CMI also helps speed up Oracle's RAC (Real Application Clusters) technology, Toyoki said, and he hopes Oracle will use CMI in its own systems. "We're now discussing that with the Oracle engineering group," he said. CMI helps relieve a bottleneck that occurs in scale-out systems even when using high-speed Infiniband interconnects, he said.
Toyoki is also looking ahead to Sparc64 XI, which will likely have more cores, faster clock speeds, and move more software tasks into hardware to speed performance, he said.
Sparc64 XI may become Fujitsu's first server processor manufactured on a 20 nanometer process, Toyoki said. The Sparc64 X and X Plus are 28-nanometer parts, and the newer process would allow smaller, faster transistors.
Fujitsu is usually listed in the top five Unix vendors, but it trails far behind IBM, Oracle and Hewlett-Packard. Toyoki hopes the work Fujitsu is doing to make Oracle software run best on Fujitsu servers will expand his market share. "I believe it will be a big differentiation," he said.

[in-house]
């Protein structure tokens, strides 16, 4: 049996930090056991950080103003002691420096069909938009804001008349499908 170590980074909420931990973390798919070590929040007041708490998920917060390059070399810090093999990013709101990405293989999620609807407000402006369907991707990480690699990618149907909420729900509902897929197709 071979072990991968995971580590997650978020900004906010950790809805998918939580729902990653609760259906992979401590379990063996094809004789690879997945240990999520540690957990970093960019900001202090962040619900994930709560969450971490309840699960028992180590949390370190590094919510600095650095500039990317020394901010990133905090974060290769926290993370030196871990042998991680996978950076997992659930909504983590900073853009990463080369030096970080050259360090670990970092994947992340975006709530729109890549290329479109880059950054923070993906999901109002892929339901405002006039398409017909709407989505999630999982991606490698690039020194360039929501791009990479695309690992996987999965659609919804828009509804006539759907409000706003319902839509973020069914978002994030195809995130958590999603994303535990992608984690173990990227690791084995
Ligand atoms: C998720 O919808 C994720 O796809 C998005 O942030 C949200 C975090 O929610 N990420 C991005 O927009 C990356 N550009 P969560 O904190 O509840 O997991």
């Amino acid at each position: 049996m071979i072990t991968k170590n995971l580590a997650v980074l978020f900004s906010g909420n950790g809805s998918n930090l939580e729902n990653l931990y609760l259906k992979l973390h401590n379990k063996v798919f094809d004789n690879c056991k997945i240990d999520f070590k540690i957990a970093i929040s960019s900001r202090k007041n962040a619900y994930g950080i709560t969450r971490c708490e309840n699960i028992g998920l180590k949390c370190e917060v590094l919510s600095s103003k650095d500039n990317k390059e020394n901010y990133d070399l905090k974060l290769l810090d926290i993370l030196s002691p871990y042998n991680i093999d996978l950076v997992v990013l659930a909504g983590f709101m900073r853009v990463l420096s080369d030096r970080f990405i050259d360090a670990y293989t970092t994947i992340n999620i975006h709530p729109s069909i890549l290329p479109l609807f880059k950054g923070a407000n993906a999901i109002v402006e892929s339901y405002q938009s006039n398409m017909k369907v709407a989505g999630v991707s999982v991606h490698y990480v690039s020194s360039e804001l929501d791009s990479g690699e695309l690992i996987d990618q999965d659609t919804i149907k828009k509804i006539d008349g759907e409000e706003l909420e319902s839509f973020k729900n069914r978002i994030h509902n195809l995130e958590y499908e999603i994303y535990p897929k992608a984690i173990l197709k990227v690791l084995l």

Fujitsu is also exploring three-dimensional transistors, which Intel introduced last year with its Tri-Gate products. The 3D designs help combat electrical leakage at very small scales and extend the life of the standard CMOS semiconductor manufacturing technology.
Fujitsu will likely introduce its 3D transistors at its next process shrink after 20 nanometers, Toyoki said.
Like Oracle, Fujitsu is positioning its machines for big data workloads, which can be processed more quickly on servers with large system memories. This month, Fujitsu will start to offer denser memory chips that will double the maximum footprint on its M10 servers to a massive 64TB.
Asked when the first system will appear with a petabyte of memory, Toyoki said it could happen in three generations of Sparc64. That would be enough memory to analyze some very big data.
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